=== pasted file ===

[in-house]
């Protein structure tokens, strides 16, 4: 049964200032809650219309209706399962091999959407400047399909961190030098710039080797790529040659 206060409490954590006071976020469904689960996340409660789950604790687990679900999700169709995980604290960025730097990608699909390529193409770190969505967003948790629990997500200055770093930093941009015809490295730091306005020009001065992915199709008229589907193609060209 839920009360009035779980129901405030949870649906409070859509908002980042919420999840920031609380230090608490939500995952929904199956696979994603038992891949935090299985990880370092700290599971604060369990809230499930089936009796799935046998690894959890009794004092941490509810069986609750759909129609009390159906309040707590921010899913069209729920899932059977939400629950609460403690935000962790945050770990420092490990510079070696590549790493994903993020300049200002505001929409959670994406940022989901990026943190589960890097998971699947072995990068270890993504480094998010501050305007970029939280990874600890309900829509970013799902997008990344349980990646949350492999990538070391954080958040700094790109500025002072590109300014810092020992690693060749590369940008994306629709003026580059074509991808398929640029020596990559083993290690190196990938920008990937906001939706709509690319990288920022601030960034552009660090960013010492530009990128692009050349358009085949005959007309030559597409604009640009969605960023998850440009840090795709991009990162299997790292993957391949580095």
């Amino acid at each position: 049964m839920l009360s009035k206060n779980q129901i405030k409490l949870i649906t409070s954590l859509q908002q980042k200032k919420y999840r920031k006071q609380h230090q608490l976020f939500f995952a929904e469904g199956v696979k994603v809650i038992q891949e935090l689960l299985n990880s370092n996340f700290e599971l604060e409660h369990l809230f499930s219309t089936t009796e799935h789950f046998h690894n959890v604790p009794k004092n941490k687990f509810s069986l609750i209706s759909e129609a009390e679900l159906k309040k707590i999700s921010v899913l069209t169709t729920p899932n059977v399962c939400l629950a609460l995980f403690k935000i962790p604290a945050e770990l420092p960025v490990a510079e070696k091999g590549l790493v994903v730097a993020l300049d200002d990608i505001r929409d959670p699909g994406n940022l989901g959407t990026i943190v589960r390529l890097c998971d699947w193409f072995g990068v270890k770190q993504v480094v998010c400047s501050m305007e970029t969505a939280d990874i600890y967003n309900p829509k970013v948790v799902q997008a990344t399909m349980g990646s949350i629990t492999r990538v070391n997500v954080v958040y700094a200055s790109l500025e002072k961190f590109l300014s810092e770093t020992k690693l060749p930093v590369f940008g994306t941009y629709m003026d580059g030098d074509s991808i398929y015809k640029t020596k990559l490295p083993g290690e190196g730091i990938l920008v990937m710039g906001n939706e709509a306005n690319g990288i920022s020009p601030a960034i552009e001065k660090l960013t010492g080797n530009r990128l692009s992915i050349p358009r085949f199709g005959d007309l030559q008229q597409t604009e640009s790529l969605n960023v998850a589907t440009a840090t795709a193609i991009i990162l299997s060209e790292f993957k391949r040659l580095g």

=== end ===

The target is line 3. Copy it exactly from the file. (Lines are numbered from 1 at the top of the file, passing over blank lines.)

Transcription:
């Amino acid at each position: 049964m839920l009360s009035k206060n779980q129901i405030k409490l949870i649906t409070s954590l859509q908002q980042k200032k919420y999840r920031k006071q609380h230090q608490l976020f939500f995952a929904e469904g199956v696979k994603v809650i038992q891949e935090l689960l299985n990880s370092n996340f700290e599971l604060e409660h369990l809230f499930s219309t089936t009796e799935h789950f046998h690894n959890v604790p009794k004092n941490k687990f509810s069986l609750i209706s759909e129609a009390e679900l159906k309040k707590i999700s921010v899913l069209t169709t729920p899932n059977v399962c939400l629950a609460l995980f403690k935000i962790p604290a945050e770990l420092p960025v490990a510079e070696k091999g590549l790493v994903v730097a993020l300049d200002d990608i505001r929409d959670p699909g994406n940022l989901g959407t990026i943190v589960r390529l890097c998971d699947w193409f072995g990068v270890k770190q993504v480094v998010c400047s501050m305007e970029t969505a939280d990874i600890y967003n309900p829509k970013v948790v799902q997008a990344t399909m349980g990646s949350i629990t492999r990538v070391n997500v954080v958040y700094a200055s790109l500025e002072k961190f590109l300014s810092e770093t020992k690693l060749p930093v590369f940008g994306t941009y629709m003026d580059g030098d074509s991808i398929y015809k640029t020596k990559l490295p083993g290690e190196g730091i990938l920008v990937m710039g906001n939706e709509a306005n690319g990288i920022s020009p601030a960034i552009e001065k660090l960013t010492g080797n530009r990128l692009s992915i050349p358009r085949f199709g005959d007309l030559q008229q597409t604009e640009s790529l969605n960023v998850a589907t440009a840090t795709a193609i991009i990162l299997s060209e790292f993957k391949r040659l580095g």